Project by Michael; PiicoDev Sketcher - An interactive sketching toy!

I’ve just shared a new project: “PiicoDev Sketcher

The PiicoDev Sketcher is a fun, interactive toy reminiscent of sketching toys from my childhood. The user draws an image using the two knobs - one for X-control and the other for Y. Turning one knob at a time produces horizontal or vertical lines. The real magic is when you turn both together - creating diagonal or curved lines. Clear the sketch by shaking it!

PiicoDev Sketcher Project Thumbnail

Read more


Is it possible to draw any specific human face using the Picodev sketcher?


Hi Roo
I would imagine that would depend on your artistic talents.
Cheers Bob


New piicodev modules!


I see. I’d love to make Elon musk’s face. Thanks.

1 Like

Awesome !
Where’s the “add BoM to cart” button ?

1 Like

Thanks! For now you’ll have to add them separately - but if there’s enough interest we could put together a bundle to make things easier :smiley:


I wasn’t suggesting a new SKU, just a single button that adds all those parts to your cart with a single click. Then you could still delete individual items if you didn’t need to buy them.


I am running the script that you posted for this and I am getting the following in return:

Traceback (most recent call last):
  File "<stdin>", line 6, in <module>
  File "", line 6, in <module>
  File "", line 1
SyntaxError: invalid syntax

I have tried the file on the Potentiometer guide page as well as the this page. Same with the file. I noticed they are different file sizes. I had a similar message for the accelerometer that I fixed by doing the above.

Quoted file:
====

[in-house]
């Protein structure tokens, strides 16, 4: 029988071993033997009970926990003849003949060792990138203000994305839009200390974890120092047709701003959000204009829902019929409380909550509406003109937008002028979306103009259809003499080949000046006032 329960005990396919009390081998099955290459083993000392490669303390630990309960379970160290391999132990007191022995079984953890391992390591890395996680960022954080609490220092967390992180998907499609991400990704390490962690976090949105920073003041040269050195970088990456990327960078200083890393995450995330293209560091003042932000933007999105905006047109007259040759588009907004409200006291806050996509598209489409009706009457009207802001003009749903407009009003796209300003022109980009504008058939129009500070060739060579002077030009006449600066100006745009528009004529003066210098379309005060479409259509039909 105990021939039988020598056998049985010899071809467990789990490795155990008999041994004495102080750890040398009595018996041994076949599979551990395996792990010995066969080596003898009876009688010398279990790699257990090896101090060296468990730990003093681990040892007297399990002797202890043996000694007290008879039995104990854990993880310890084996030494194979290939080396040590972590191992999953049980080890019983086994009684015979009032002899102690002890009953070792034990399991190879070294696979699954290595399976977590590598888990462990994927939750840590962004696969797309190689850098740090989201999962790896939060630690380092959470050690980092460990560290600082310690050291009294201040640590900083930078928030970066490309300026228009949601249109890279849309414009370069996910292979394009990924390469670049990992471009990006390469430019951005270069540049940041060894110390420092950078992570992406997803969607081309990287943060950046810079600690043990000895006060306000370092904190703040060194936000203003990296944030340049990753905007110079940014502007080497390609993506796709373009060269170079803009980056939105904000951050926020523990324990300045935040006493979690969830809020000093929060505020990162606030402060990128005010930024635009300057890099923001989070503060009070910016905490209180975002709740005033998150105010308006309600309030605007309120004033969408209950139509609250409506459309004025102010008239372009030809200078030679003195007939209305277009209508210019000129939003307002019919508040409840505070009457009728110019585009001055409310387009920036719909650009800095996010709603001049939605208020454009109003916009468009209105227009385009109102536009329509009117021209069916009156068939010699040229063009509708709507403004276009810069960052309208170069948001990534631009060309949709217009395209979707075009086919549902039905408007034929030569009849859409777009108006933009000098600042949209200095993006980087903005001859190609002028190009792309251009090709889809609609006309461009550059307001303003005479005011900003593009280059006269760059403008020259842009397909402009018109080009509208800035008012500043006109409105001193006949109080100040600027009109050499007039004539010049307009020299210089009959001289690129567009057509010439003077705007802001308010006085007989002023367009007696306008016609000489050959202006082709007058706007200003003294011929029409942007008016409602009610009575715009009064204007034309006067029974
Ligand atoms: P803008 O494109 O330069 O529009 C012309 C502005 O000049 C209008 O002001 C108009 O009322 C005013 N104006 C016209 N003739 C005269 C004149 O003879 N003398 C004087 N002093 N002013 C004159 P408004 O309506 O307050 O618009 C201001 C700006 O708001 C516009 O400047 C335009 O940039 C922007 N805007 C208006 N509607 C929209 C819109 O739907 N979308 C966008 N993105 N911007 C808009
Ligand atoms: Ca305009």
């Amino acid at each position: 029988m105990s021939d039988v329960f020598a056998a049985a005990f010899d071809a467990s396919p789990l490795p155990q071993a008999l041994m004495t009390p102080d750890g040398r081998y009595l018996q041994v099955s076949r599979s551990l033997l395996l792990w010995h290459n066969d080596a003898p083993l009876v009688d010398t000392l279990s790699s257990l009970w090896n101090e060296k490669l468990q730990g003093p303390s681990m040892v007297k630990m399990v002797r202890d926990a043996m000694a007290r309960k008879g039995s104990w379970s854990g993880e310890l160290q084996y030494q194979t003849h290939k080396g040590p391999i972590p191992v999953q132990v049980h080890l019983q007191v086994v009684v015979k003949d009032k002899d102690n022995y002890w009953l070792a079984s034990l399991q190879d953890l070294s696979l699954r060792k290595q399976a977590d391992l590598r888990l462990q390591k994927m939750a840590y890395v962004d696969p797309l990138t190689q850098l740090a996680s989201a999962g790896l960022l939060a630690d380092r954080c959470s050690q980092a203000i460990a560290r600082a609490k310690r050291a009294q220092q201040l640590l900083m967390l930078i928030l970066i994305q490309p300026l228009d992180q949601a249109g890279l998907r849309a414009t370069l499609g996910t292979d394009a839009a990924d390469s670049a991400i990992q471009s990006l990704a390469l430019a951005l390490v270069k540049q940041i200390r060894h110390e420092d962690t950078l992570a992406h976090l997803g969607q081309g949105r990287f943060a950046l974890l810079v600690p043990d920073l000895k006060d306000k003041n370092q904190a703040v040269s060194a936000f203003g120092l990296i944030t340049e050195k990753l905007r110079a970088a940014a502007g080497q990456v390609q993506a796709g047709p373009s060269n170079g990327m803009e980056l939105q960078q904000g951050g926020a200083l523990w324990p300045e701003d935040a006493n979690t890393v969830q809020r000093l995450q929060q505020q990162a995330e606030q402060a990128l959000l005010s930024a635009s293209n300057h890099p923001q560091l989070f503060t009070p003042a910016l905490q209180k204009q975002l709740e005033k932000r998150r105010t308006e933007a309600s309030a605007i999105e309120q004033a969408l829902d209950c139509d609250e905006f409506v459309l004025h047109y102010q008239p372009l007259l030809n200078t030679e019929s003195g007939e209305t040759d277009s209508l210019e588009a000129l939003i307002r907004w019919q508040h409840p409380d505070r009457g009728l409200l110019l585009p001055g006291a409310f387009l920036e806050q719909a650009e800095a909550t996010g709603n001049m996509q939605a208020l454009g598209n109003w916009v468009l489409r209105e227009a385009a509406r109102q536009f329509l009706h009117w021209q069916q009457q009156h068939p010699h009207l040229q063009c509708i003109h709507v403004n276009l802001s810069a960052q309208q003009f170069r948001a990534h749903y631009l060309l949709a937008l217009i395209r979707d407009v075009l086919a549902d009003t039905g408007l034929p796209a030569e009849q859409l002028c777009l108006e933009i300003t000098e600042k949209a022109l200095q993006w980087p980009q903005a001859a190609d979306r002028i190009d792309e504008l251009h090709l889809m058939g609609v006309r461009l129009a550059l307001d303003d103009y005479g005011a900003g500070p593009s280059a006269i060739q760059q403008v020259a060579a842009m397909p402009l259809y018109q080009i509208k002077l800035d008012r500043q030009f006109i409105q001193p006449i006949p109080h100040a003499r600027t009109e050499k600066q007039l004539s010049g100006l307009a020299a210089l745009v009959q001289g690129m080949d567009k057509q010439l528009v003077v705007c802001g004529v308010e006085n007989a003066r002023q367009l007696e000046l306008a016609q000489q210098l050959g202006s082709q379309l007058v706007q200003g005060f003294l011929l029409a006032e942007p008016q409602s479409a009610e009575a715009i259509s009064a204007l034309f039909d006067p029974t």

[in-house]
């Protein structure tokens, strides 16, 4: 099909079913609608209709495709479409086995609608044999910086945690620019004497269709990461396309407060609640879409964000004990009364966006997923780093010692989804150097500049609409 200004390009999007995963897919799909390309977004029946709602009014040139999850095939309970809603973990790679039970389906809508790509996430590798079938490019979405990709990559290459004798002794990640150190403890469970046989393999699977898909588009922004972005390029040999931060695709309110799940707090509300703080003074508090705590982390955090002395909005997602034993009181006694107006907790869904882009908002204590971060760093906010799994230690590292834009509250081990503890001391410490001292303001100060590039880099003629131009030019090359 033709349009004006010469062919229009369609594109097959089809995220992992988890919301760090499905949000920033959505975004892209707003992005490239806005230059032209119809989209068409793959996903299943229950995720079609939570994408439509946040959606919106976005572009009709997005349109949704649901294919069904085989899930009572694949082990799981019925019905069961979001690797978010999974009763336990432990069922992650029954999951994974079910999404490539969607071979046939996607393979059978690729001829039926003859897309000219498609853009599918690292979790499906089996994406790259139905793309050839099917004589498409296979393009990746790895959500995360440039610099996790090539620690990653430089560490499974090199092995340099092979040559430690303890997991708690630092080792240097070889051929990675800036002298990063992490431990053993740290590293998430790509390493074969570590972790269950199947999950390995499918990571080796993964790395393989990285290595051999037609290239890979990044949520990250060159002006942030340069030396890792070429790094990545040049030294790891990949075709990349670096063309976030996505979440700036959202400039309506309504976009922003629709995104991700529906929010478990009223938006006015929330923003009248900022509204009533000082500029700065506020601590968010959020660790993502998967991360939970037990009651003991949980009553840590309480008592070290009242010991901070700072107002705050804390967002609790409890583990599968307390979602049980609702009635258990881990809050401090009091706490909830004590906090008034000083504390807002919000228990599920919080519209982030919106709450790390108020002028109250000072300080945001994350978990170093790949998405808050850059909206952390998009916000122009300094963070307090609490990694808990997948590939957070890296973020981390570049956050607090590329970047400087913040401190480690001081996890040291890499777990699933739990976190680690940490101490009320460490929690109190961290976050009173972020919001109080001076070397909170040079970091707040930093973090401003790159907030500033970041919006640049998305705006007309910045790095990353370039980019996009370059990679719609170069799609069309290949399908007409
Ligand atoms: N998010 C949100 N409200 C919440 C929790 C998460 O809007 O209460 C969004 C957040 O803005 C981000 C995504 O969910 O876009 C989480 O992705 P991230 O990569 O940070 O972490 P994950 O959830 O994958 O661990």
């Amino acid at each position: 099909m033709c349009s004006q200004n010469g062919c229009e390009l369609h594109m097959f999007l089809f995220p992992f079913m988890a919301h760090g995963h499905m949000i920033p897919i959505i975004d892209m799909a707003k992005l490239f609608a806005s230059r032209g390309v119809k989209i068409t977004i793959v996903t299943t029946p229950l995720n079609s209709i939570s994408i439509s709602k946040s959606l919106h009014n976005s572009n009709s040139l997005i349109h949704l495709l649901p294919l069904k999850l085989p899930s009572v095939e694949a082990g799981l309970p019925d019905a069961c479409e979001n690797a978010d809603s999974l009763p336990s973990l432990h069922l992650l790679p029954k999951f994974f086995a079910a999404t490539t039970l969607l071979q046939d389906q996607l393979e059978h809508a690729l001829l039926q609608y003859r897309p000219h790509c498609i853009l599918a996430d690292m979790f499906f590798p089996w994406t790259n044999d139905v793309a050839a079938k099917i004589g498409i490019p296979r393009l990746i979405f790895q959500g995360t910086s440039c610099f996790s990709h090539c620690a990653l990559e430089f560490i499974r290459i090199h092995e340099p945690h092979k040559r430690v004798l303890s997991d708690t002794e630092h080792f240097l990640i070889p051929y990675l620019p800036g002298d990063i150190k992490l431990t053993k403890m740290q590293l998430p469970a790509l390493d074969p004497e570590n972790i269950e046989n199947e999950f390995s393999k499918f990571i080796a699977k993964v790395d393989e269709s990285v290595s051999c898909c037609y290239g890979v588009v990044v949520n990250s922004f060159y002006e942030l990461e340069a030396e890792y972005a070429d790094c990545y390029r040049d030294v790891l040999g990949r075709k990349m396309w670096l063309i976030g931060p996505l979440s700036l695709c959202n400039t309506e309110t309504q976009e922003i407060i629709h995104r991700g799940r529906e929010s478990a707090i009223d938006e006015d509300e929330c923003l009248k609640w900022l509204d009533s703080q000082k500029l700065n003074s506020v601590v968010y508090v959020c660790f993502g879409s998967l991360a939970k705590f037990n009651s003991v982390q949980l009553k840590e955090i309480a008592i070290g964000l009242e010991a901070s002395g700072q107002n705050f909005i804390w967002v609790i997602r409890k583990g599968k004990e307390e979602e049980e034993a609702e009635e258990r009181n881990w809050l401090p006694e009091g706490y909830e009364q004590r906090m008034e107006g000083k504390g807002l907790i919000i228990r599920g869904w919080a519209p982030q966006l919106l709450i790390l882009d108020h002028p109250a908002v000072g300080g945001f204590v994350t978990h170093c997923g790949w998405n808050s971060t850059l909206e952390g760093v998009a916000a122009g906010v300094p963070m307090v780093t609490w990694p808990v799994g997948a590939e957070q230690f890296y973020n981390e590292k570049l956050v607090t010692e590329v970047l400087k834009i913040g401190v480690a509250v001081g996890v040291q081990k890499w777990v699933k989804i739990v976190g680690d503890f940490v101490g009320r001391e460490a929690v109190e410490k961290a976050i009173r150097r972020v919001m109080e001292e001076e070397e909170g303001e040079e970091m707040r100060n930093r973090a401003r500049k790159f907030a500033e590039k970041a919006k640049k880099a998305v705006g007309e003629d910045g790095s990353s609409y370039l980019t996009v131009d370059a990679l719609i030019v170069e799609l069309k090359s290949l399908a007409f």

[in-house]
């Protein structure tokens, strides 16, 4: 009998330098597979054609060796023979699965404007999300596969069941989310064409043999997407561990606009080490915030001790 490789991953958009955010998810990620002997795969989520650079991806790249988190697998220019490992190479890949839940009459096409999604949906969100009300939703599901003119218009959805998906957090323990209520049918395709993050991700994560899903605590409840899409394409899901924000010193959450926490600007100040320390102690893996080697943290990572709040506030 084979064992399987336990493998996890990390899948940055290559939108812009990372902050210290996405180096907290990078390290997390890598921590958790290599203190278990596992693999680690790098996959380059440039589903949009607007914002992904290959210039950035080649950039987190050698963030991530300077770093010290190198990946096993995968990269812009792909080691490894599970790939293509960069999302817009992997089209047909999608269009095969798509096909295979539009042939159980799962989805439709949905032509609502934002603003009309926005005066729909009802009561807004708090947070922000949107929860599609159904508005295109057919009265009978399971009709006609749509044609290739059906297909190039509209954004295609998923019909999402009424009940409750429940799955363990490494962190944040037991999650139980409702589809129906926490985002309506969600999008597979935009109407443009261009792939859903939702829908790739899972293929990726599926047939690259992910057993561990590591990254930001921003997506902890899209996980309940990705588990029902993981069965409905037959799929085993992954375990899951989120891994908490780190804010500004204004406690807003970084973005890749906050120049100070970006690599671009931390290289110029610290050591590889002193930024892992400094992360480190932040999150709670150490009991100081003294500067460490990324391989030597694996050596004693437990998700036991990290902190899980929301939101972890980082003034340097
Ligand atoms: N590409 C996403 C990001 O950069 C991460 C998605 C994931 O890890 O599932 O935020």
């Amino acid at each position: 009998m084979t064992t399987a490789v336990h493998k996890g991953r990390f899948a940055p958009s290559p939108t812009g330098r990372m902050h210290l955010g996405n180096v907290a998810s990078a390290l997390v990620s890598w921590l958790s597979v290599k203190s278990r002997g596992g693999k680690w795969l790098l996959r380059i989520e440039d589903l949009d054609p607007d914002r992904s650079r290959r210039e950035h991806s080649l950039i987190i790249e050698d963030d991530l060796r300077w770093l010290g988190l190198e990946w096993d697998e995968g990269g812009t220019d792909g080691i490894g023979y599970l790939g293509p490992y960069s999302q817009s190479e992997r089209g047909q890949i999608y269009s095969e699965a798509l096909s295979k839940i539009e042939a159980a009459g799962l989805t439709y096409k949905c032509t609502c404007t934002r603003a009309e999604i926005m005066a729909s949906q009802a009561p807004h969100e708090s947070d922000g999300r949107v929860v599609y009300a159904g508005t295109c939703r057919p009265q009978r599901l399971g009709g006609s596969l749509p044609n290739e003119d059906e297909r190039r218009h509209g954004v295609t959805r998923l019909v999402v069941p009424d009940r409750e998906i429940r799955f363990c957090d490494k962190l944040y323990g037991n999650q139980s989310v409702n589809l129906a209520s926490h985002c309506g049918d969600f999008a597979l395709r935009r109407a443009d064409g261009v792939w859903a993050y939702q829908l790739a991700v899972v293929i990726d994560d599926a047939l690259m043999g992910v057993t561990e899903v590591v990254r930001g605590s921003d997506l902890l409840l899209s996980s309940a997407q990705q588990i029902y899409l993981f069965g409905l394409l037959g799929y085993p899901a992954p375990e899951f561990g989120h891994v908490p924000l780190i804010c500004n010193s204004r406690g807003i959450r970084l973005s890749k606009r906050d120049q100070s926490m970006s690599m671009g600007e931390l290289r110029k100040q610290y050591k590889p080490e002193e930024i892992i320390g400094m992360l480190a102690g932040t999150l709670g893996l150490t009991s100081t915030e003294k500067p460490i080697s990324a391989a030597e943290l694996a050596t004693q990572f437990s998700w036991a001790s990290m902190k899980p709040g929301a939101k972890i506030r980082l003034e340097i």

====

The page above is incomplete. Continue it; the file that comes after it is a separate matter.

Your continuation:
Any help will be great. This is the first project, still feeling good about this.


1 Like

Hey @Beau219629 - weird that you’re running into this issue.
I re-downloaded the source files and they seem to work fine - albeit I had to also download separately (I forgot to include this in the original file upload. fixed now)

Are you working with a Raspberry Pi Pico?
Can you share a photograph of your setup?

It appears there is a syntax error in your copy of Unified. Have you modified this file at all?

1 Like

Hey! Awesome project. Will this exact code and setup by any chance work with the microbit v2?

1 Like

Hey @Ezra224017, welcome to the forums :slight_smile: I haven’t tested this project on a microbit. It’s possible, but won’t be as pleasing as on a Pico.

The framerate will be significantly slower. What’s more, the microbit as very little spare memory so we distribute “minified” versions of the device modules (, on each tutorial page. Even with the minified files the micro:bit usually only supports a couple of PiicoDev Modules. This project may overwhelm the microbit’s memory.

1 Like

I made a version of this using a nano and the Arduino IDE! The problem was recording the points continuously meant I ran out of storage after about 100 points. So I added a button to record the current position to the array. Fun Challenge.
Here’s a picture with some fabulous art work. :wink:

IMG_3919 Medium


Nice remix @John136772 !